Happy New Year, folks. A few (appropriately) random things going on:

We drove down to NYC to have dinner at Babbo last weekend. It was me, July, July's brother Levi, Levi's friend Megan, July's college friend Linda, and a last minute roster change with my college friend Ryan in for Linda's husband, Ben, who wasn't feeling well but also had to work. Got that? (It was good to see Ryan who I hadn't seen in almost 2 years)

July's brother is a 2nd degree of separation from Mario (or is it 1st? Or 3rd? I also get confused with the whole first-generation/second-generation American when you're the first to be born here) and worked a reservation last year and they decided it was so good, they'd go again this year. It was most excellent, although I was informed that it was better last year. B-team in the kitchen that night?

I have to say, Mario looks much friendlier on TV. He had kind of a scowl on his face or something.

Maybe he was just unhappy with the braised beef, too.

* * *

I don't generally subscribe to New Year's resolutions, but I decided to make one anyway this year. I'm once again trying to learn Chinese (Mandarin, despite my family mostly speaking Shanghainese because [A] I'm presuming that Mandarin will be understood by more people and [B] because I'm not sure where I'd exactly find places to learn shanghainese, outside of, say, Shanghai...Or at least anywhere near Boston), so my resolution is to learn at least one new word/character a day.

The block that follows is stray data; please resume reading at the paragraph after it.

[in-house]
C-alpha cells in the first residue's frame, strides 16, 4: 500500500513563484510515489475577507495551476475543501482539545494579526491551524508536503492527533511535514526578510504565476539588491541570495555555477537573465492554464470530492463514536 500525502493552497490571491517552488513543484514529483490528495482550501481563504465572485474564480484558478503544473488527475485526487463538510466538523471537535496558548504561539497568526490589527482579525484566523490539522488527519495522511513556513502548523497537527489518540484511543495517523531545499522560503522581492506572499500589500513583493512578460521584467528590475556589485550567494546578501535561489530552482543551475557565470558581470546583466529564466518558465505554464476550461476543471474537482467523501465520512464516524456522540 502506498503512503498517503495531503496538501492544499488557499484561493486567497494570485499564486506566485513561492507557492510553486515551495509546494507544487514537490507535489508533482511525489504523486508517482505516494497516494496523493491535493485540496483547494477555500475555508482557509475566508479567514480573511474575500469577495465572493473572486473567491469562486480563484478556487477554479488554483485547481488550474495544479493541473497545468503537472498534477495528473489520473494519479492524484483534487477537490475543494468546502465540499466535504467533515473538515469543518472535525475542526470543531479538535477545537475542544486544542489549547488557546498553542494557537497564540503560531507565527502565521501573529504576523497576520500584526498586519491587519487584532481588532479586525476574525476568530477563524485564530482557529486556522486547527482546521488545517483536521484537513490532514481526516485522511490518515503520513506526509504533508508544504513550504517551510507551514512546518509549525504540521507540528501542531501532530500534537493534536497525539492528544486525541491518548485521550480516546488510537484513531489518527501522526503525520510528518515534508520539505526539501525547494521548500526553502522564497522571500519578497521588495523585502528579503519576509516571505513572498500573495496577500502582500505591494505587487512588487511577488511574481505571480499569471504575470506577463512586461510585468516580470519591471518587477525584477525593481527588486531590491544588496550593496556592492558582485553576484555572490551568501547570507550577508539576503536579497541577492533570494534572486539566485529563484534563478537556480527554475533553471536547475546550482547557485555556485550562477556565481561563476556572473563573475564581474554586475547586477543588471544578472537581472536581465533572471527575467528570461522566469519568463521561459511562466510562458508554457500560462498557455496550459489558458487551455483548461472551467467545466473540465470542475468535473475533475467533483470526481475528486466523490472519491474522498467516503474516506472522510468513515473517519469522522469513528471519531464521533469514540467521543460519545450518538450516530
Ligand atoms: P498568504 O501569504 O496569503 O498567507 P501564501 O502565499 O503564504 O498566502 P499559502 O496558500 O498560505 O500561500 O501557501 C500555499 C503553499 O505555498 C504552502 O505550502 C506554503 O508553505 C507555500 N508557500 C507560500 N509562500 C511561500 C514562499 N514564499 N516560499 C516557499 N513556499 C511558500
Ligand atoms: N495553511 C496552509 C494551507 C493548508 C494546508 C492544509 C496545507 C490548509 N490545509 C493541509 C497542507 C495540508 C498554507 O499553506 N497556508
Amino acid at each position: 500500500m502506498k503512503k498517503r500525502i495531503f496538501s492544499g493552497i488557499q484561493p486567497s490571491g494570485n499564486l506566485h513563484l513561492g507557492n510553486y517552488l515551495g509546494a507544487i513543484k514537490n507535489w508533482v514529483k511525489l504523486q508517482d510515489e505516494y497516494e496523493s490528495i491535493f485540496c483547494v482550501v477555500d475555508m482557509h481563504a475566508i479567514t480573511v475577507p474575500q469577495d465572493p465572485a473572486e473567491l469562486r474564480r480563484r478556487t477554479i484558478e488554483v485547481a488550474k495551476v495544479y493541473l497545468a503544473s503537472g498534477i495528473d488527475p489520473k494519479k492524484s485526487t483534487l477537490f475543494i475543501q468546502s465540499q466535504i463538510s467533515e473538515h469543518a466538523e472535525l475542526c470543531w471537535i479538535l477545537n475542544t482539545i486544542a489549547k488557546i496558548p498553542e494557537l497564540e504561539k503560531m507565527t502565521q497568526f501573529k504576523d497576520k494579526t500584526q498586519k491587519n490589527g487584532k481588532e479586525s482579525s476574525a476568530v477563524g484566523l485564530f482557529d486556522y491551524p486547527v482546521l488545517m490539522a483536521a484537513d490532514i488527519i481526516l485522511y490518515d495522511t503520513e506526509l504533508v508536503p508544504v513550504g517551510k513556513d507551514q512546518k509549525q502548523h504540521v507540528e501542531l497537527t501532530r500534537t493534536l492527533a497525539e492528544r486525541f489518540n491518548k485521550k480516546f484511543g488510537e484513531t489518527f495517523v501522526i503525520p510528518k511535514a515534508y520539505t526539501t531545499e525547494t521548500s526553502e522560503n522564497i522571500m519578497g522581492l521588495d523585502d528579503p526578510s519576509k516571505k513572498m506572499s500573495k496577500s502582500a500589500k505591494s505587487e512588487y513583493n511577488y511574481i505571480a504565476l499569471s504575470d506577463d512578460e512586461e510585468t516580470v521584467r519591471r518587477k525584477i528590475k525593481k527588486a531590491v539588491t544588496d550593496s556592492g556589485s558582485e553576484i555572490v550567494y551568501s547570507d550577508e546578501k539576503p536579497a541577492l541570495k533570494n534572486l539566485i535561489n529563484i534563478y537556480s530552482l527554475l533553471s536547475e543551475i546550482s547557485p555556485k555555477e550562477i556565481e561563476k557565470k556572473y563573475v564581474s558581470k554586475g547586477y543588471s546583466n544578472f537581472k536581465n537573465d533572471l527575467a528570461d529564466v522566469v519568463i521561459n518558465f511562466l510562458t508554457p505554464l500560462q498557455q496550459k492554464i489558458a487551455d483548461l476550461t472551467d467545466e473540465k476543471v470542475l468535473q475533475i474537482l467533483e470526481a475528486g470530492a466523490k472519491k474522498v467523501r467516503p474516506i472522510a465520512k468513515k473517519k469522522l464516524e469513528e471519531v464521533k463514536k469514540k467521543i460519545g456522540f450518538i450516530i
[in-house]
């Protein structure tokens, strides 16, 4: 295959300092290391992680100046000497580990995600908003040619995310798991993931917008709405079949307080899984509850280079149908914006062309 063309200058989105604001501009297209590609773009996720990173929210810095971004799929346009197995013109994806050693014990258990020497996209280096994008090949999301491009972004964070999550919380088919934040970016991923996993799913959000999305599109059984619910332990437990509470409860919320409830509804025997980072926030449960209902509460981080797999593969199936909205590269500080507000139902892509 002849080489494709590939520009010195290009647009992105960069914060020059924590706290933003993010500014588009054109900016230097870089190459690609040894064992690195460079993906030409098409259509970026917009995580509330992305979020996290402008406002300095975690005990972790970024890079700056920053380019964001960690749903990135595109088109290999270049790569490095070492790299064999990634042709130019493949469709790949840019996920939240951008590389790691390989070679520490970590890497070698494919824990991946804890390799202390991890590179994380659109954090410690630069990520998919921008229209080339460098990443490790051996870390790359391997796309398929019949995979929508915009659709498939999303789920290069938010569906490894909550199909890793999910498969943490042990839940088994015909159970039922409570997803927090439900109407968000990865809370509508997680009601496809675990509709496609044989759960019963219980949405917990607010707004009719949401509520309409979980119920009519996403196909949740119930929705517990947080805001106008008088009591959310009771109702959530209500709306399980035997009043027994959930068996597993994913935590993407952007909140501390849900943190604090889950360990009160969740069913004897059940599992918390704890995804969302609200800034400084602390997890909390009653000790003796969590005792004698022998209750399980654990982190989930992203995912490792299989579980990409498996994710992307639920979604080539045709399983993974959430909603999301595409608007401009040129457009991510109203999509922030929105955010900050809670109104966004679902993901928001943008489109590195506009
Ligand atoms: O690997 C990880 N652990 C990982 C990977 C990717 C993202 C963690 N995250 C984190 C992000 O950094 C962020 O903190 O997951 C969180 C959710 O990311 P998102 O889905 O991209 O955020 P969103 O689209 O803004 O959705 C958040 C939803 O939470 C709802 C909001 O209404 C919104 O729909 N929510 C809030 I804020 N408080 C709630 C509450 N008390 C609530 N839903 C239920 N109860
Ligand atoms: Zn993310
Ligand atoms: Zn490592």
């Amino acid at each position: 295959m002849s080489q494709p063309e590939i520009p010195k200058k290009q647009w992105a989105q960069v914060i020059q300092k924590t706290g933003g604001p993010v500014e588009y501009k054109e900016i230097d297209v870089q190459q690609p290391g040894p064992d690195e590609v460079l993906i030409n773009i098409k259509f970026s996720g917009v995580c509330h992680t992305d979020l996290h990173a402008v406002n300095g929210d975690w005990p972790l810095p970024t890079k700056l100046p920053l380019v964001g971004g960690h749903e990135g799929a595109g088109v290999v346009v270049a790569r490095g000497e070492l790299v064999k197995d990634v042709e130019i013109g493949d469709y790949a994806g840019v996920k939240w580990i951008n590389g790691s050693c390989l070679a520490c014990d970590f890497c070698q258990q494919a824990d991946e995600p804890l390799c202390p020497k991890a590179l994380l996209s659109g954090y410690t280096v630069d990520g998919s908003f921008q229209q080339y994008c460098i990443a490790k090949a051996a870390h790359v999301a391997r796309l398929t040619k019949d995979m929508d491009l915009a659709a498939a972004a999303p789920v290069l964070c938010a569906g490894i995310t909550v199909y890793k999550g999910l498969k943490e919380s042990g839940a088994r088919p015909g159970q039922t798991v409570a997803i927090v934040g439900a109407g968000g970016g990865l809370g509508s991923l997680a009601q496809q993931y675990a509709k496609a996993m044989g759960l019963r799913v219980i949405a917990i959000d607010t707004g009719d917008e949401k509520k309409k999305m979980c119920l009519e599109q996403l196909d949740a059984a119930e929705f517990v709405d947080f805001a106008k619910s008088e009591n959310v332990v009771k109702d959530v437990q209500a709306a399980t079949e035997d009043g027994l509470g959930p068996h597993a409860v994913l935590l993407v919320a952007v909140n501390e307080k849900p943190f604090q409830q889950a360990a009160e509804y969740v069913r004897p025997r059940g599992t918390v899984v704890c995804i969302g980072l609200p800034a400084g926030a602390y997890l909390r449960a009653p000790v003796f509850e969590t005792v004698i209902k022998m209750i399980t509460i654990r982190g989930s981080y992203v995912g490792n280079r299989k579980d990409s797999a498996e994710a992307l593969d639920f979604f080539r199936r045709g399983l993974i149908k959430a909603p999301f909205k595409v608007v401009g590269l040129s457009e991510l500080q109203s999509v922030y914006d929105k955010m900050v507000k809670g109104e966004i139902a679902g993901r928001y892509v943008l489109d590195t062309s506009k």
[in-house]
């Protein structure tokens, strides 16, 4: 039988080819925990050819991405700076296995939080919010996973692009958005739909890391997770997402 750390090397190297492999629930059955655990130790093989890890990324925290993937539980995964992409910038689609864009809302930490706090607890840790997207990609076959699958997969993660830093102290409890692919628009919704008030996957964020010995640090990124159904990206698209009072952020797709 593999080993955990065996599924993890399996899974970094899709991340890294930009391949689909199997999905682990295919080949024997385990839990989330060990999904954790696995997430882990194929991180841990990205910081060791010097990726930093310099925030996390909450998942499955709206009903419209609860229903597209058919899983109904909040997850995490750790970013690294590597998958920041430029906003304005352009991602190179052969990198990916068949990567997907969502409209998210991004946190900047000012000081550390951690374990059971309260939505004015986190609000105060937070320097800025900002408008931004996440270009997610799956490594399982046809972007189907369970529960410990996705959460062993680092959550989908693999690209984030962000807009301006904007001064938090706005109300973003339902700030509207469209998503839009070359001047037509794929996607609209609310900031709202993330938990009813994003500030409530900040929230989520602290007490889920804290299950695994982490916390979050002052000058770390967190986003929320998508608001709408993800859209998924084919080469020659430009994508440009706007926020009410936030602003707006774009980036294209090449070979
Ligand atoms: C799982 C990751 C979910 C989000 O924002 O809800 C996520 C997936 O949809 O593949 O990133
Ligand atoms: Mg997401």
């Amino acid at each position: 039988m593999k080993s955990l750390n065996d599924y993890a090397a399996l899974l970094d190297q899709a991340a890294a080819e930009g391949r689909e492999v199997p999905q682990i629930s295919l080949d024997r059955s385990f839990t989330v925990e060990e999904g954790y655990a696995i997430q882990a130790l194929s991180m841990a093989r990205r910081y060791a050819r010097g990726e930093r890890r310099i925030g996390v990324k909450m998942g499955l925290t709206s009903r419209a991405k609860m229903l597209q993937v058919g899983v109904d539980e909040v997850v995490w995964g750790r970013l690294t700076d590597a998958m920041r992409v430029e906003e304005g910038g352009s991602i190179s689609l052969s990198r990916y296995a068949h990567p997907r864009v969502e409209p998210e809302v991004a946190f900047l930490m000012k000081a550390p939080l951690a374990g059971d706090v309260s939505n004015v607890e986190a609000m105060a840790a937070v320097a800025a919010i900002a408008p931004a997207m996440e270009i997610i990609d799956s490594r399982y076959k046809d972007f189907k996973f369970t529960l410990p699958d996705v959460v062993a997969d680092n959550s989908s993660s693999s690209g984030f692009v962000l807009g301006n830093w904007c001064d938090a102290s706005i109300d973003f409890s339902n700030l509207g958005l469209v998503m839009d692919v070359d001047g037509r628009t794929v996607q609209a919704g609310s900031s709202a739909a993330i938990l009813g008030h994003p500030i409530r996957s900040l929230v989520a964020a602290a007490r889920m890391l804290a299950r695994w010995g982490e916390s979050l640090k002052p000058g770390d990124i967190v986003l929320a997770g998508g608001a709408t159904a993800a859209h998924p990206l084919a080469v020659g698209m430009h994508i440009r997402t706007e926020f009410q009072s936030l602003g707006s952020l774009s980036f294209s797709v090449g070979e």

Today's word is "xingqi." Which really isn't so helpful without the tone markings. (For those curious, both i's should be first tones. It means "week." Add a number onto the end, and you get a day of the week: e.g. "xingqiyi" = "Monday." I'm sure you all knew that the "i" in "yi" was also a first tone, right?)

So far, so good. I've managed to study a little bit every day and have contacted a woman through the GBCCA to practice my speaking. (That's the Greater Boston Chinese Cultural Association -- their URL is but don't follow the link if you're running Mozilla or Mozilla Firebird since the site seems to like to crash those browsers) I'm a little nervous about it because the arrangement is that she'll help me with my Chinese and I'm supposed to help her with her English. Only, judging by her email, she's way ahead on the vocabulary department, and I'd hardly consider myself a proper speaker of the English language. I guess we'll find out soon enough -- we're meeting next Wednesday at the library. I still haven't decided whether or not to try a class at the Boston Language Institute or to get a private tutor.

* * *

Finally joined Friendster yesterday to see what all the fuss was about.

Initial reaction: "damn this thing runs slow."

Several months ago, a friend from my frisbee team kept asking me if I'd gotten her email. She said she'd been trying to contact me on Friendster and I had no idea what she was talking about. I'm still kind of wondering whether she was trying to send me email *from* Friendster (and had the wrong address), or if she did a user search and sent an invite to some random guy. Hopefully we'll get to the bottom of this one day.